Manahawkin’s Julia Thompson Achieves Gold by Teaching How to Save Lives

Jul 04, 2018
Supplied Photo Flanked by Lori Pepenella, Joan Hart and Michelle Ortiz during a ceremony at Branches in West Long Branch, Julia Thompson (second from left) received the Girls Scouts Gold Award on June 12.

By the time most girls are 16 years old, the path to the Girls Scouts of America’s Gold Award is over, either because other important things have taken over their lives or because of a simple lack of interest to keep going in Girl Scouts. Julia Thompson is among the relative few who opt to keep pushing for the organization’s highest achievement.

“I started in Girl Scouts late, and I wouldn’t say the Gold Award was on my radar right away,” said the 17-year-old from Manahawkin, whose senior year at Southern Regional High School begins in two short months. “But once I really got focused on it, I knew I could do it. I had a lot of people around me willing to help with what I needed to get done and they were on board, so I said, ‘Let’s go.’ I didn’t look back at that point.”

While most Girl Scouts get to Gold through a local troop, Thompson didn’t start until she was 15 and took a less-traveled road as an independent scout, meaning she was on her own to fulfill the requirements necessary to earn any of Girls Scouts’ higher achievement awards. It wasn’t a problem for the ambitious young woman. With the help of adviser Lori Pepenella, chief executive officer of the Southern Ocean County Chamber of Commerce, Thompson fulfilled the requirements and took on a major undertaking for her final service project.

“I teamed up with Coastal Volunteers in Medicine, Mobile CPR and the chamber of commerce to teach people hands-only CPR,” she said. “I want to be a nurse, and I was previously trained in CPR, but my certification expired. So, when I went to get re-certified, I thought it would be a great idea to teach others hands-only CPR. Teaching people even this basic aspect of CPR is enough to help them save a life if it’s ever necessary. A lot of people can’t pay to be certified, so this was a free option for them, and it would be just as effective if needed to save a life.”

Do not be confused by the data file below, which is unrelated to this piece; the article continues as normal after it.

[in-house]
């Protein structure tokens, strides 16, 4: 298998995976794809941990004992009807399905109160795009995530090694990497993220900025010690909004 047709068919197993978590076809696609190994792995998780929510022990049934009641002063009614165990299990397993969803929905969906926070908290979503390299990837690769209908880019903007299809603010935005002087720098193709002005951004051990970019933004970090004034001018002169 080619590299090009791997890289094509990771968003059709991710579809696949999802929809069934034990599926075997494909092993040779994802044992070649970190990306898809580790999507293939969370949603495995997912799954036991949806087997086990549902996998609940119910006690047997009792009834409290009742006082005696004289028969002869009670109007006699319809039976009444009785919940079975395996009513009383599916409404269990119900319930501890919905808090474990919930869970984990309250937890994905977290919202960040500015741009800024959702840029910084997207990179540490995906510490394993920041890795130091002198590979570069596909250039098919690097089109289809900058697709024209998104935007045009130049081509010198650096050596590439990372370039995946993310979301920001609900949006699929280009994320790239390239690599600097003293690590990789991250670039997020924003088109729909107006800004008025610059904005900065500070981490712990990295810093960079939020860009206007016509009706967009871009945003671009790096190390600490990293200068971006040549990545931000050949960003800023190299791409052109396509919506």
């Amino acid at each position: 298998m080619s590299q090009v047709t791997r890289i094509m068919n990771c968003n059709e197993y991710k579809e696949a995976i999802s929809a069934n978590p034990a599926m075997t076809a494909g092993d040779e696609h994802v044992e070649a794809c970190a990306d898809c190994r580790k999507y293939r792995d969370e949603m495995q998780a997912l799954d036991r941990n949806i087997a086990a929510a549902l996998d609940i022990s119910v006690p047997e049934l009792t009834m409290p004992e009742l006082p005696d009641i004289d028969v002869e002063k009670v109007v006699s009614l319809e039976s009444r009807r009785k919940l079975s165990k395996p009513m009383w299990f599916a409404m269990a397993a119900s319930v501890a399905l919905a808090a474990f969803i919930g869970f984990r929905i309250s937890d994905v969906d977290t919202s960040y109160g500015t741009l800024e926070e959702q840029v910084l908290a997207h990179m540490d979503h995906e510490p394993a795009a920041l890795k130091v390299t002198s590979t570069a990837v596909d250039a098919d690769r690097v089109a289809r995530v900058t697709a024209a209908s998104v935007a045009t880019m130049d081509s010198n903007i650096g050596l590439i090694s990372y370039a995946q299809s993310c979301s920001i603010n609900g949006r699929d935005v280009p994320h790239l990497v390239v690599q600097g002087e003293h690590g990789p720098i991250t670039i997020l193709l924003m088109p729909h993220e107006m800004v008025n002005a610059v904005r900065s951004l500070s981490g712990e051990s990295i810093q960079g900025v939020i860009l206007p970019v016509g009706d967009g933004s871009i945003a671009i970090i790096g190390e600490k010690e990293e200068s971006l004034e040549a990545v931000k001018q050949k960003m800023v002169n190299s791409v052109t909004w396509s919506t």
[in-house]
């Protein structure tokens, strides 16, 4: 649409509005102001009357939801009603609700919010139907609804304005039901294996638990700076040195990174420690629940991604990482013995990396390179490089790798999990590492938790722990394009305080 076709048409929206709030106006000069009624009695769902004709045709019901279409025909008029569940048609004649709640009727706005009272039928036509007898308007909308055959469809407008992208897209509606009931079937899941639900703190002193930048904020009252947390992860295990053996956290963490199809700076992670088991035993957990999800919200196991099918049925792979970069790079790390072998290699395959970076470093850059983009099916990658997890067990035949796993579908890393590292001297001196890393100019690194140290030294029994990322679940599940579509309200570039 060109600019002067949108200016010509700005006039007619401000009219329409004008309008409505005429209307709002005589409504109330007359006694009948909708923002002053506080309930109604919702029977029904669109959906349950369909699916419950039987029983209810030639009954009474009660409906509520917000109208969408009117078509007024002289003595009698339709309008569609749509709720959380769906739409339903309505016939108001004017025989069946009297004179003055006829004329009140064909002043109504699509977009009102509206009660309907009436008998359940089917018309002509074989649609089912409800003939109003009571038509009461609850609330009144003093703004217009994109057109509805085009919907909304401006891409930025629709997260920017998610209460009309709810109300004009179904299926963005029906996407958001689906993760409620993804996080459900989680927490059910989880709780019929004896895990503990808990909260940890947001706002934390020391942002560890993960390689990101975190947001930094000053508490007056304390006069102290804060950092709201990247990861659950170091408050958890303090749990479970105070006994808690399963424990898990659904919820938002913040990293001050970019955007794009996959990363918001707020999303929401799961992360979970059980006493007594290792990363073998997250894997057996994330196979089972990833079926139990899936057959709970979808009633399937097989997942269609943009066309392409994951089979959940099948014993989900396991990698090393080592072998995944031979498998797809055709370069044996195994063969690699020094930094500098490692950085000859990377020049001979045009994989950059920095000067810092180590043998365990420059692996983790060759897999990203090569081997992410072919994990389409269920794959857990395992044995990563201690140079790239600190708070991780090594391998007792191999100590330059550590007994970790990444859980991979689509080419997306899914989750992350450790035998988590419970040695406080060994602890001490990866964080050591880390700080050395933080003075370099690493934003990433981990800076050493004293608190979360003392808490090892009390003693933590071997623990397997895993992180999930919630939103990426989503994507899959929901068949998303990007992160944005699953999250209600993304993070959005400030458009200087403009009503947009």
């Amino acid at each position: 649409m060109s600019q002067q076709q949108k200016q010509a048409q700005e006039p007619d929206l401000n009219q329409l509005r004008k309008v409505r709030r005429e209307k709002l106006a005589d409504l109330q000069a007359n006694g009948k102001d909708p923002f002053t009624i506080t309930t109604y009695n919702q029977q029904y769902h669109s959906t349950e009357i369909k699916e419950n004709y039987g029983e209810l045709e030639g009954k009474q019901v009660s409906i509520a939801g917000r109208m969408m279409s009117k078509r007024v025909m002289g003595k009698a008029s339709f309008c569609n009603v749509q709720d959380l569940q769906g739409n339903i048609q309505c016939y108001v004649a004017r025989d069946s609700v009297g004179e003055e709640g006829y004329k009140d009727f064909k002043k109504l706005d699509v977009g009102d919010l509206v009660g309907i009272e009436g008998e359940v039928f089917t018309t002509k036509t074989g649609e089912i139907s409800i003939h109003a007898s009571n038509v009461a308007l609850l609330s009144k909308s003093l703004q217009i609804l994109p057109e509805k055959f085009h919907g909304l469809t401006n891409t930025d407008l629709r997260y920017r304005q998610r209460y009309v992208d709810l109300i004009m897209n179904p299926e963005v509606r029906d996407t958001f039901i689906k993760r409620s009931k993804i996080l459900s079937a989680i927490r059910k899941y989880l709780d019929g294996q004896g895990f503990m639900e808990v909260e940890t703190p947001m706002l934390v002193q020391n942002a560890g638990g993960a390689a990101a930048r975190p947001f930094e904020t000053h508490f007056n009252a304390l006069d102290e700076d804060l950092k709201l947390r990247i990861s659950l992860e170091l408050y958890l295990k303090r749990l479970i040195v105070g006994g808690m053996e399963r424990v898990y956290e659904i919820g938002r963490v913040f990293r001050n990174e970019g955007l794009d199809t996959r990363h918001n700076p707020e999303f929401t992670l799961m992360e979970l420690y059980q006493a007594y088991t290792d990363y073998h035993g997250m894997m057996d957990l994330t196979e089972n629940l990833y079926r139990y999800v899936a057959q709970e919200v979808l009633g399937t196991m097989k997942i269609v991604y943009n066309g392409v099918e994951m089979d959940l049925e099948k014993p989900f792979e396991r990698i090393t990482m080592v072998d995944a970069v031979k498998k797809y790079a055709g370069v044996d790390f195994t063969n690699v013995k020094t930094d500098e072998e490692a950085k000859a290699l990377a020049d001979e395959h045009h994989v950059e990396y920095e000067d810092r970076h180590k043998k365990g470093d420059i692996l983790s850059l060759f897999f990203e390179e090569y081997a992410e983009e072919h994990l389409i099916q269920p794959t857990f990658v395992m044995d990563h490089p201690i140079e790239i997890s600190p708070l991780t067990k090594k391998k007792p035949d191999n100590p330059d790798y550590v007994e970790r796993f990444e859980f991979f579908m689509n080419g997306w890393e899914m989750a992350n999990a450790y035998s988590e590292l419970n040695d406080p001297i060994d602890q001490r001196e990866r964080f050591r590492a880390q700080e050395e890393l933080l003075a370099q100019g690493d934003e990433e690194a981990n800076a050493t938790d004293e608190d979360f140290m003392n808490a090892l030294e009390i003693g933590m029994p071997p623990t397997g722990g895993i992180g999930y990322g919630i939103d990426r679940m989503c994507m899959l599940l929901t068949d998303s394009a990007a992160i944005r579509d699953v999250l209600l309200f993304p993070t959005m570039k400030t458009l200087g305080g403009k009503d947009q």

By going to various community events, Thompson taught hundreds the hands-only method of CPR – eliminating the option for mouth-to-mouth resuscitation, which requires a specific certification to perform. The hands-only method is one almost anybody ages 10 and older can perform and be effective.

“The most important part of CPR is to keep the blood flowing to the heart, so hands-only focuses entirely on the chest compressions,” Thompson explained. “It’s very easy to learn and works fantastically. The main purpose of CPR is to keep a person alive until medical help arrives, so this is an effective way to do it.”

Girl Scouts of America recommends a minimum of 80 hours to complete the Gold service project, which requires that a scout identify a need, develop a plan to fulfill it, build a team to put the plan into action and then execute it. Thompson’s project totaled some 93 hours.

“It doesn’t seem like I taught too many people, but now there are hundreds of more people in the community who can save a life if it’s ever needed,” said Thompson, soon to start volunteering at Southern Ocean Medical Center and looking into possibly becoming an EMT. “I learned a lot through this project. I worked with a lot of people, and that taught me how to better interact with different types of individuals, and especially how to communicate to them. I learned a lot about time management as well.”

Thompson also developed contacts within the medical and service community, two things that definitely will help her going forward. And, of course, completing all the requirements for Gold gave her valuable skills that will be utilized for decades to come.

“It’s a huge honor to get the Gold Award because it’s very hard to achieve,” said Thompson, who received her Gold on June 12. “It’s a big accomplishment, and I couldn’t have done it without the help and support of a lot of people. I’m very grateful to them.”

— David Biggy

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